Is religion really in decline across the world? | Third Space

Is religion really in decline across the world?

Lies, damned lies and statistics
Thu 27 Aug 2020

Is religion really in decline across the world? Are people really giving up on God? And if it is the case, is that a good thing for society? In an article called Giving up On God: The Global Decline of Religion, in the latest edition of Foreign Affairs magazine, Ronald Inglehart answers all three of those questions in the affirmative.

Inglehart is the Amy and Alan Lowenstein Professor Emeritus of Democracy, Democratization, and Human Rights at the University of Michigan, so he’s got a vested interest in investigating what will lead to the furthering of those three lofty ideals. And religion - or at least its decline - is something he links to the advancement of these causes.

Inglehart makes this observation about the studies he has done into the decline of religion across the globe:

Several forces are driving this trend, but the most powerful one is the waning hold of a set of beliefs closely linked to the imperative of maintaining high birthrates. Modern societies have become less religious in part because they no longer need to uphold the kinds of gender and sexual norms that the major world religions have instilled for centuries.

So to begin with, he’s got a fairly narrow definition of what counts for advancement, and it’s centred around, though not exclusive to, sex and gender. And he’s confidently assuming a trajectory of societal health that is all of two minutes old, compared with centuries of sexual and gender norms. That’s a leap of faith right there.

Inglehart especially notes the decline of religion in The United States, which was just one of the 43 out of 49 countries studied, that have seen religion decline with what he says is “surprising speed” since 2007.

While pointing out that as societies increase in wealth and security they become less religious, and noting that this happens across the whole world and not just in the West, he singles out his home country for special note. And yes, it is true, it would appear that religious observance is on the decline in The United States:

Near the end of the initial period studied, Americans’ mean rating of the importance of God in their lives was 8.2 on a ten-point scale. In the most recent U.S. survey, from 2017, the figure had dropped to 4.6, an astonishingly sharp decline. For years, the United States had been the key case demonstrating that economic modernization need not produce secularization. By this measure, the United States now ranks as the 11th least religious country for which we have data.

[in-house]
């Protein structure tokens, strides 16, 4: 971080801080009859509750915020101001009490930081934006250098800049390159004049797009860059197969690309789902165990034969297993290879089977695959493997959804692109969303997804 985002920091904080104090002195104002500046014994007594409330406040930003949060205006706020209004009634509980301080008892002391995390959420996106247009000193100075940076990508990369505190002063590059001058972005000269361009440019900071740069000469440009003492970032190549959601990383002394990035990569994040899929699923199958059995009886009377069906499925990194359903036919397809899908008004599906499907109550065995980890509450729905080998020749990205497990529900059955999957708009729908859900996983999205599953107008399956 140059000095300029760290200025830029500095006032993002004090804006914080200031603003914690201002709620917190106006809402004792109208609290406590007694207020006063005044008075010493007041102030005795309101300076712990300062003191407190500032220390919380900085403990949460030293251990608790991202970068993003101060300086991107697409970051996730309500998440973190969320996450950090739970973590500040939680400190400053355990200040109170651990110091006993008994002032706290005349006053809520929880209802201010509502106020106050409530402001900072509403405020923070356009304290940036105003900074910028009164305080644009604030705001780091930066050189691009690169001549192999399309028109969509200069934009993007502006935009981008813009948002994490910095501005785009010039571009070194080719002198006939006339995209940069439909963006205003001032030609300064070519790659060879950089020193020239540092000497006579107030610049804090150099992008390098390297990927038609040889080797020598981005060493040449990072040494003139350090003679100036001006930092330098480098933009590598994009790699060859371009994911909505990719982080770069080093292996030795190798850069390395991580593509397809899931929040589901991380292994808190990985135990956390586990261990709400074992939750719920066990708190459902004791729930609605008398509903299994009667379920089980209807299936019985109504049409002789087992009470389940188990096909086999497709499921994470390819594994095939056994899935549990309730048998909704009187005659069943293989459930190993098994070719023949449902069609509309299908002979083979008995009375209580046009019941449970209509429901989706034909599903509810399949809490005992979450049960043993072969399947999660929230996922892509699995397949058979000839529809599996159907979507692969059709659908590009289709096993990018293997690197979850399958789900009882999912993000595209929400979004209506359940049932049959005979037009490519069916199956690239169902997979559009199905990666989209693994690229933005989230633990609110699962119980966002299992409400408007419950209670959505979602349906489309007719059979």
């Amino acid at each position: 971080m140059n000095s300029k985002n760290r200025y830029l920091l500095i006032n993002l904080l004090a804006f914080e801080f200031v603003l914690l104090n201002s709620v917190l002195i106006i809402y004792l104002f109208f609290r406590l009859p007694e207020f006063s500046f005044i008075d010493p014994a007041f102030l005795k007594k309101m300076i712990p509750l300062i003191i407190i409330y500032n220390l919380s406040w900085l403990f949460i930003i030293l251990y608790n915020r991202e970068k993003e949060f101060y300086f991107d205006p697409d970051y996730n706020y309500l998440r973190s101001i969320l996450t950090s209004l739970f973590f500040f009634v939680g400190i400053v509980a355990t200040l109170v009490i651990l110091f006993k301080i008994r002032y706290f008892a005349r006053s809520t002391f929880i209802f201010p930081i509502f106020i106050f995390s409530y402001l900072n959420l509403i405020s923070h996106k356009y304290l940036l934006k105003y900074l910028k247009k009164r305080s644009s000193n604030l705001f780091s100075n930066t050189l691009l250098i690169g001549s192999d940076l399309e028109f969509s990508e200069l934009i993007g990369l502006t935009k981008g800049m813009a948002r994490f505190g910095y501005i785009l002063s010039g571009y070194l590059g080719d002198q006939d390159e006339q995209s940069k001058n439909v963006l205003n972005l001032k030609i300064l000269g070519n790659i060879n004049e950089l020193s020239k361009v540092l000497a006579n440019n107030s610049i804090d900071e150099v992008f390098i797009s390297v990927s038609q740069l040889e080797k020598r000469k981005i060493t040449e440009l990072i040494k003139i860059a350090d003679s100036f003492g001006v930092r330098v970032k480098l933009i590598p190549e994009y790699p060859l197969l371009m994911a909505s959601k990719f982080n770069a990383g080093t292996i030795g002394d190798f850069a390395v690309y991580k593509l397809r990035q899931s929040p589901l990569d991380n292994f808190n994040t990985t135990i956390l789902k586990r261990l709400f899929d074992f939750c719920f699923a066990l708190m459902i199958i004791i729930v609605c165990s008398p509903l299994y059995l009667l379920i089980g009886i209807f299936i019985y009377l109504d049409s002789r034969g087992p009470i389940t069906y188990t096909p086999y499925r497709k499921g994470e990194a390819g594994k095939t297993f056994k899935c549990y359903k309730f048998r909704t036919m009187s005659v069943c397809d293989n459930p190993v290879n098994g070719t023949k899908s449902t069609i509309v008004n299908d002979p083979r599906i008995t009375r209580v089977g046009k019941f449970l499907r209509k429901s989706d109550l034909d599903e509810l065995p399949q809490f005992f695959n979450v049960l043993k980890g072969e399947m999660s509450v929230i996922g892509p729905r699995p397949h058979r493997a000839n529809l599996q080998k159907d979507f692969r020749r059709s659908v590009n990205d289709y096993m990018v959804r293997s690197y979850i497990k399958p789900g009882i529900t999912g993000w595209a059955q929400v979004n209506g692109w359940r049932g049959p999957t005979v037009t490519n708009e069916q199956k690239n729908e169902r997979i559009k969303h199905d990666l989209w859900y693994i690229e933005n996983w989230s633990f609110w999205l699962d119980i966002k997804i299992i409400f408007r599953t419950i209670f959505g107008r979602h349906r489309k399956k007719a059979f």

Inglehart makes much too - and sadly is often on the money - of the US’s political polarisation, the political ties with religion, and the trend away from religion among younger more liberal types, as proof that belief is on the wane. And as noted before, he makes much of the falling birth rates in developing countries, which he claims leads to an emancipation in terms of sexuality and gender, and loosens taboos on sexual practices that were previously frowned upon.

All in all, Inglehart sees nothing but positives coming from this decline. And the conclusions of his studies bears out his optimism, with the more religious countries being among the poorest, with the most corruption, the highest murder rates; while being the most punitive towards crimes, but with no corresponding fall in rate of crime etc.

Of course he is at great pains to say that religion does not cause such crimes to be committed, but the higher rate of religion in countries studied correlates to higher levels of crime. He’s being disingenuous. “You do the math”, he’s saying, “I couldn’t possibly draw such a conclusion!”

He concludes by saying that although COVID-19 has put a dent in religious decline, with evidence that people are praying more in these difficult times, that’s just a short term thing, so don’t read religious revival into it:

… that shift remains unlikely, because it would run counter to the powerful, long-term, technology-driven trend of growing prosperity and increased life expectancy that is helping push people away from religion. If that trend continues, the influence that traditional religious authorities wield over public morality will keep shrinking as a culture of growing tolerance becomes ever stronger.

In other words, despite being at pains to decouple the presence of religion with the yucky stuff that’s happening in religious countries such as high murder rates and corruption, Inglehart clearly links “growing tolerance” with religious decline, and the lack of influence of the moral gatekeepers.

To which we would have to say, Really? If The United States is experiencing such a rapid decline in religion - and I would say that it is actually secularisation clearing out the long-term nominalism in that country - then why such a rapid, toxic political polarisation in that country?